When you are deciding who to hire for a job, or who to go out on date with, what kinds of information influence your decision? Do you consider his or her education and background? Sure I do. What about friendliness and social skill? Of course. And physical appearance? You bet.
What about the kind of chair you happen to be sitting in while making your decision? Or perhaps the kind of object you happen to be holding in your hand? My chair? No – nothing like that could possibly be affecting my judgments, right?
Wrong. Your sense of touch is influencing you a lot more than you realize.
Most of us have grown accustomed to the idea that our mood, and even our judgments, can be influenced by unrelated experiences of sight and sound – we feel happier on sunny days, more relaxed when listening to certain kinds of music, and more likely to lose our tempers when it’s hot and humid. But very few of us have even considered the possibility that our tactile experience – the sensations associated with the things we touch, might have this same power.
New research shows that the weight, texture, and hardness of the things we touch are, in fact, unconsciously factored into our decisions about things that have nothing to do with what we are touching. Potentially, every decision we make.
Let’s start with weight. Heaviness is something that we usually associate with seriousness and importance. Consider expressions like the “gravity of the situation,” the trouble “weighs heavily upon him,” or she is “carefree and light-hearted.” So what happens when we make a decision while we are holding something heavy?
In one study, people who held a clipboard that was nearly 10 times heavier than their peers rated a job candidate they were reviewing as much better overall, and as having displayed more serious interest in the position. In a second study, heavy clipboard holders recommended allocating significantly more government funding to serious social issues (like pollution) than lighter clipboard holders. So when we are holding something heavy, we see seriousness and importance in people and issues that we might not otherwise.
(Tip: Perhaps if you want to make the best impression at an interview, you should start by asking your potential employer to please hang on to your set of encyclopedias, that you just happen to bring along, while you use the restroom.)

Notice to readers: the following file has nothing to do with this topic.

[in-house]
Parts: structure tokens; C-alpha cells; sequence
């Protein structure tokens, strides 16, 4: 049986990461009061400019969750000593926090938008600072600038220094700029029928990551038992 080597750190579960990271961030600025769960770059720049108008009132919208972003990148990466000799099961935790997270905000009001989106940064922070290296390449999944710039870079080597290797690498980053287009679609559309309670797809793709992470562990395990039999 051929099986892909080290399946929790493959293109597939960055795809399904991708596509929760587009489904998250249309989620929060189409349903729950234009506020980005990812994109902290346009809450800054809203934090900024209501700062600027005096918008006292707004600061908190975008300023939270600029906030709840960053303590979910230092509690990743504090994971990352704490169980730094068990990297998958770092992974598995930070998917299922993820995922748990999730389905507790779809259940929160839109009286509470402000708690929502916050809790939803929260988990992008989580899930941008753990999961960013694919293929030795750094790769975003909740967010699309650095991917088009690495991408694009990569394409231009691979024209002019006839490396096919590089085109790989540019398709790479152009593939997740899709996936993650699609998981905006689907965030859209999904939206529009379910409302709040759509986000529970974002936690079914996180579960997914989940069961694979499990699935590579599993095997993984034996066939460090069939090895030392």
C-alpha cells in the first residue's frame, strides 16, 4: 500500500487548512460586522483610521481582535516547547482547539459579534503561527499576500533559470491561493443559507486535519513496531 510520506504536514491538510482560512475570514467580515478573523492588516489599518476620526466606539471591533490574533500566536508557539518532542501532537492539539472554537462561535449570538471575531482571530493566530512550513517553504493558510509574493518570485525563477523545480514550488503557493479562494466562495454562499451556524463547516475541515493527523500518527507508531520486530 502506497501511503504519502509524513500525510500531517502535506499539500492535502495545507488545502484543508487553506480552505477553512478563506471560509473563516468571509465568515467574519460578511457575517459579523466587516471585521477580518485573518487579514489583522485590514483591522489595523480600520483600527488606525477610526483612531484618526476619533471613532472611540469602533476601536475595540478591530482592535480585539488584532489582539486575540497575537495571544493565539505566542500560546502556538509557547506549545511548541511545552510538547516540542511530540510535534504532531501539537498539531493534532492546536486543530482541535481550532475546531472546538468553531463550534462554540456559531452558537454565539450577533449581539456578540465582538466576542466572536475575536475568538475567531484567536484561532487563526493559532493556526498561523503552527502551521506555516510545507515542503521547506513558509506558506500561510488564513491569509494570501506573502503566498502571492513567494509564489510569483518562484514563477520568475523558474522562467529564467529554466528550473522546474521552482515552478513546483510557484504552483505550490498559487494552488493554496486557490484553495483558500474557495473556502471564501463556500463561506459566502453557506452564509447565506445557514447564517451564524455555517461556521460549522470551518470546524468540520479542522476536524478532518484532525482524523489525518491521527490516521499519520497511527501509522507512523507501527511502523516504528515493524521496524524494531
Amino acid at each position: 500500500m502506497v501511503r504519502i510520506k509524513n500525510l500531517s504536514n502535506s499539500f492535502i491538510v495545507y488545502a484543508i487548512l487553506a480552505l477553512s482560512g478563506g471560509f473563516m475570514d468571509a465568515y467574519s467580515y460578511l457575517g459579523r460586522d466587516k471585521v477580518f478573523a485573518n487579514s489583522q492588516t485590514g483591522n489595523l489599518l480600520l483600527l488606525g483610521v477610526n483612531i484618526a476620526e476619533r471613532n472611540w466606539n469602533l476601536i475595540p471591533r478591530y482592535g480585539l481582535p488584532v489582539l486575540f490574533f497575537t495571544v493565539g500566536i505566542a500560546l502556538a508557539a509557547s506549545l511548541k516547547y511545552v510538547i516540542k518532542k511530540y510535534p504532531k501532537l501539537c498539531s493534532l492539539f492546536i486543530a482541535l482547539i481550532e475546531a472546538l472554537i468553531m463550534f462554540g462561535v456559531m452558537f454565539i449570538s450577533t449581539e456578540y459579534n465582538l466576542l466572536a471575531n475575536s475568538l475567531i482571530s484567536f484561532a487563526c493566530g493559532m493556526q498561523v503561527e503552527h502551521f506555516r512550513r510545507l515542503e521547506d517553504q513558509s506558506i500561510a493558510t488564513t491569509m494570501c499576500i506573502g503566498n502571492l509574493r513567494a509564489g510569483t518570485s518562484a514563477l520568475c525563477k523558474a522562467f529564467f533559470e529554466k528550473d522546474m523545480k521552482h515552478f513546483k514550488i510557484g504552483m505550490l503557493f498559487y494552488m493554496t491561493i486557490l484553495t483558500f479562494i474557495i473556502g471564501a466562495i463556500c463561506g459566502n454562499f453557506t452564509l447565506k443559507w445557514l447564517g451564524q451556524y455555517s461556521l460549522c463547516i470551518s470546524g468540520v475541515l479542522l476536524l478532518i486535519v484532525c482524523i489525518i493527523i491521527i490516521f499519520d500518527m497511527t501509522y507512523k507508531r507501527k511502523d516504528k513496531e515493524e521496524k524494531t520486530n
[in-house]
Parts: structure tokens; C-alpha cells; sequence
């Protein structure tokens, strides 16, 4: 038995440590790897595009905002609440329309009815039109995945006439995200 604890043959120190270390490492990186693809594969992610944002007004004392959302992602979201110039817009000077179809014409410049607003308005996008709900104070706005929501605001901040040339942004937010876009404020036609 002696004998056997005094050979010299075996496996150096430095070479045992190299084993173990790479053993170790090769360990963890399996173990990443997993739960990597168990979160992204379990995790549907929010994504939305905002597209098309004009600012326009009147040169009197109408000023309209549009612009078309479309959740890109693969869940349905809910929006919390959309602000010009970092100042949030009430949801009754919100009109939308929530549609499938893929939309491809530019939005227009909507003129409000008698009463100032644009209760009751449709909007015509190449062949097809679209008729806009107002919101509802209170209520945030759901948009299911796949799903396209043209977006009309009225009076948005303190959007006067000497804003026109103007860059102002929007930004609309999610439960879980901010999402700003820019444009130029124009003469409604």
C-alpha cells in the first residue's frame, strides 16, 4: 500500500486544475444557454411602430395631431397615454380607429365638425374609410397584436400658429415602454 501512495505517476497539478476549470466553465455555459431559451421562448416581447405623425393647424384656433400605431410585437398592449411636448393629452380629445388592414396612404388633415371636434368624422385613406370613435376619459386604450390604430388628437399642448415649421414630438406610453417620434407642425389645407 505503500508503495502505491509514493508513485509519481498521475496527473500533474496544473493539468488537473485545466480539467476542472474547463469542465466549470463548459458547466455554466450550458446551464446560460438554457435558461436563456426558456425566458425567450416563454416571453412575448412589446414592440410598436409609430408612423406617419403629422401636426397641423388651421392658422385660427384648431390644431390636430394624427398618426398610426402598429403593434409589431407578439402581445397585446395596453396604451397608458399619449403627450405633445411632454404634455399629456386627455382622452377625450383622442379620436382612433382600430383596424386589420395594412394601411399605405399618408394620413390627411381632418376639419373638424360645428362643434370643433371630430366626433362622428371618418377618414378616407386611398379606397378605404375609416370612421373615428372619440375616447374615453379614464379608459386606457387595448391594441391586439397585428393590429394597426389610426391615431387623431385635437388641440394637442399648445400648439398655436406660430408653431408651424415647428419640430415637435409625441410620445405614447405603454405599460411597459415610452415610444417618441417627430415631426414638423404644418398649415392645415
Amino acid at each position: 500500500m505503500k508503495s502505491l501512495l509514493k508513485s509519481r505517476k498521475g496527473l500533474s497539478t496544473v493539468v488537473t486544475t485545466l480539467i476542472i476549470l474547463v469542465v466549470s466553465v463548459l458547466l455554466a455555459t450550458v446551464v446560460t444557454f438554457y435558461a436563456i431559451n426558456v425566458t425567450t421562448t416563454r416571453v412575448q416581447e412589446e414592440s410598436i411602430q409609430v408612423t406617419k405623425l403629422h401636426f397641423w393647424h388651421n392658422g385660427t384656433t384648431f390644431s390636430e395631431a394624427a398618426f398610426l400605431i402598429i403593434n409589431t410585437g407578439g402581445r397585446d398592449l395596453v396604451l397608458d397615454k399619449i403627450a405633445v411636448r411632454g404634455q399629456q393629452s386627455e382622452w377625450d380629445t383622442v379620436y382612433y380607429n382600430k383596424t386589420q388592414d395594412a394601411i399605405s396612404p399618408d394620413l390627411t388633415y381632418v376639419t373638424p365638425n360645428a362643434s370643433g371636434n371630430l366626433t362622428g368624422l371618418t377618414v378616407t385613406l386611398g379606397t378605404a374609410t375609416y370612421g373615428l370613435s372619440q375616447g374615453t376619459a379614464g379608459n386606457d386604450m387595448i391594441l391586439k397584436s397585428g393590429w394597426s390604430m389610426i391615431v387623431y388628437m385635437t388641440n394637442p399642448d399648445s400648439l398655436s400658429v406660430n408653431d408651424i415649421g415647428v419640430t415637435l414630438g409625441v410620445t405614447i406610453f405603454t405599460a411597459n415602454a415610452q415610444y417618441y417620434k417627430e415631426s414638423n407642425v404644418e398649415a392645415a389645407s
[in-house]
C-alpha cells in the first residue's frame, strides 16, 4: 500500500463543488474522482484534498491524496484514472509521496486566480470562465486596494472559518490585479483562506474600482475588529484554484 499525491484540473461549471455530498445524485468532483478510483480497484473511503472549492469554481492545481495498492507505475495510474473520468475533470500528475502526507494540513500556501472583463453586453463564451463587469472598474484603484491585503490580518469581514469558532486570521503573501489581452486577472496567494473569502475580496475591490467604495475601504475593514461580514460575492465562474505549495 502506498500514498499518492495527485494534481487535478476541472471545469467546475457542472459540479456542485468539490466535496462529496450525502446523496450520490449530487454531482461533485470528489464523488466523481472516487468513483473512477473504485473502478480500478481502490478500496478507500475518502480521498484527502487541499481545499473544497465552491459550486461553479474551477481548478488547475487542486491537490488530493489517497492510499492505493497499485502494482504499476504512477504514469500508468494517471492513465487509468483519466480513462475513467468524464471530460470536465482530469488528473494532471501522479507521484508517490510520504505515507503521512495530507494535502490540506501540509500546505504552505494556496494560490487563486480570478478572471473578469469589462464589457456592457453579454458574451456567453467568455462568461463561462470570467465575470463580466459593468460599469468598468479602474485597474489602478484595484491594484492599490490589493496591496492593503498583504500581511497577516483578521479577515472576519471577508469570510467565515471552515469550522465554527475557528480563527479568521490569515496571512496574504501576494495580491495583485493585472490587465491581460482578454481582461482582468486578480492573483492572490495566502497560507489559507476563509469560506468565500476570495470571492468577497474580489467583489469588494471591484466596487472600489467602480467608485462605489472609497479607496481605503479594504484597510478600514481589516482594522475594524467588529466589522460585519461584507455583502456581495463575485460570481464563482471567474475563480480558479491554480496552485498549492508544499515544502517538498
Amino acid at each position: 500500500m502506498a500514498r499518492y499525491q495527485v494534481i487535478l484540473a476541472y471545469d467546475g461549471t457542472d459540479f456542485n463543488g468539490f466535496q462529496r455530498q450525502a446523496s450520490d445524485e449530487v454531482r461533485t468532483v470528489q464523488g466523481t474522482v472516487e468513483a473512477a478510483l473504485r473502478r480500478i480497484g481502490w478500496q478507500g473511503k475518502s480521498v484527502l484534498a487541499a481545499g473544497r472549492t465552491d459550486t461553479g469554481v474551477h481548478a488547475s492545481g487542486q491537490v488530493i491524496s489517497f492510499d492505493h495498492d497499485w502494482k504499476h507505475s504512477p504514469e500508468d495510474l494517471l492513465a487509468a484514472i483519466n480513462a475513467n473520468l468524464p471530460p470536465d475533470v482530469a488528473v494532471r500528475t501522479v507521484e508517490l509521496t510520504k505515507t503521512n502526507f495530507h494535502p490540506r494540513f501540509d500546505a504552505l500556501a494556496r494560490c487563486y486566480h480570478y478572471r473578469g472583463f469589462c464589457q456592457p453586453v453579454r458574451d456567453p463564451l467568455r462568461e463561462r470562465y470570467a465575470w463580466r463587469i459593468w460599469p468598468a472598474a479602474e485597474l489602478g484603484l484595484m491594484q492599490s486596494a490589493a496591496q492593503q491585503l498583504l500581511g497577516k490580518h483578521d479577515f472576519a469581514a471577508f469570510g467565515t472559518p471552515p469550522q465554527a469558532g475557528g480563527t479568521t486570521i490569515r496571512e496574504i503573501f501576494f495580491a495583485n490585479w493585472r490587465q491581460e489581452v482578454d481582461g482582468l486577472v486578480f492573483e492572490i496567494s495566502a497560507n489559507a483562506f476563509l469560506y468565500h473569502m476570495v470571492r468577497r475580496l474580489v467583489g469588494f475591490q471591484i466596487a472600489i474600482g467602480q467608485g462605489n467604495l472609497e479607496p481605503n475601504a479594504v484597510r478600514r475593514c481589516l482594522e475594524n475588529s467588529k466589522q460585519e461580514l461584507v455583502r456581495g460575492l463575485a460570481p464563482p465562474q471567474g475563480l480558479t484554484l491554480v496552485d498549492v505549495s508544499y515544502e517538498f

Next, the researchers examined the effects of texture. We associate smoothness and roughness with ease and difficulty, respectively, as in expressions like “smooth sailing,” and “rough road ahead.” Once again, the studies show that people unconsciously transfer their tactile experience of roughness to their interpersonal decisions. For instance, people who completed a puzzle with pieces that had been covered in sandpaper later described an interaction between two other individuals as more difficult and awkward than those whose puzzles had been smooth. In another study, feeling roughness led participants to negotiate poorly, offering their opponent a better deal than the smoothness-feelers offered, because they saw the bargaining task as more difficult.
(Tip: Never try to buy a car or negotiate a raise while wearing a wool sweater. Consider satin underpants instead. Everything seems easy in satin underpants.)
Lastly, the researchers studied the effects of experiences of hardness and softness. We often associate hardness with qualities like stability, rigidness, and strictness, and softness with flexibility and yielding. Consider expressions like “an iron will” and she “melted like butter.”
As with weight and texture, hardness exerts an influence on our perceptions and behavior. People who had earlier examined a hard piece of wood judged an employee interacting with his boss as more rigid and strict than did people who had examined a soft blanket instead.
The tactile experience doesn’t always have to come through your hands, either. In a second study, the researchers found that sitting in a hard wooden chair (instead of a soft cushioned one) made participants adopt more rigid, less cooperative negotiation strategies. Each person was told to make an initial offer for a new car (worth $16,000). After their first offer was rejected, they were told to make a another. Hard chair sitters’ second offer was, on average, $350 closer to their first offer than soft chair sitters – in other words, the hard chair sitters didn’t want to budge from what they had originally said the car was worth. They had a feeling they should stick to their guns, completely unaware that this feeling was coming from their backside. (Perhaps this is the origin of the expression “hardass”?)
(Tip: When you want someone to grant your request, start out by making sure they are seated on something soft. Or, perhaps, stroking a cat.)
In all seriousness, we are more strongly influenced by all of our senses in ways most of us fail to realize. It’s worth taking the time to think not only about the sights and sounds and smells, but also the things you touch most frequently – the furniture in your home and workspace, your clothing, your bedding. Would work seem easier with a lighter laptop? Would your coworkers get along better with plush seats in the conference room? You can make whatever you’re touching work to your best advantage. Trust me, folks – this is hard science.
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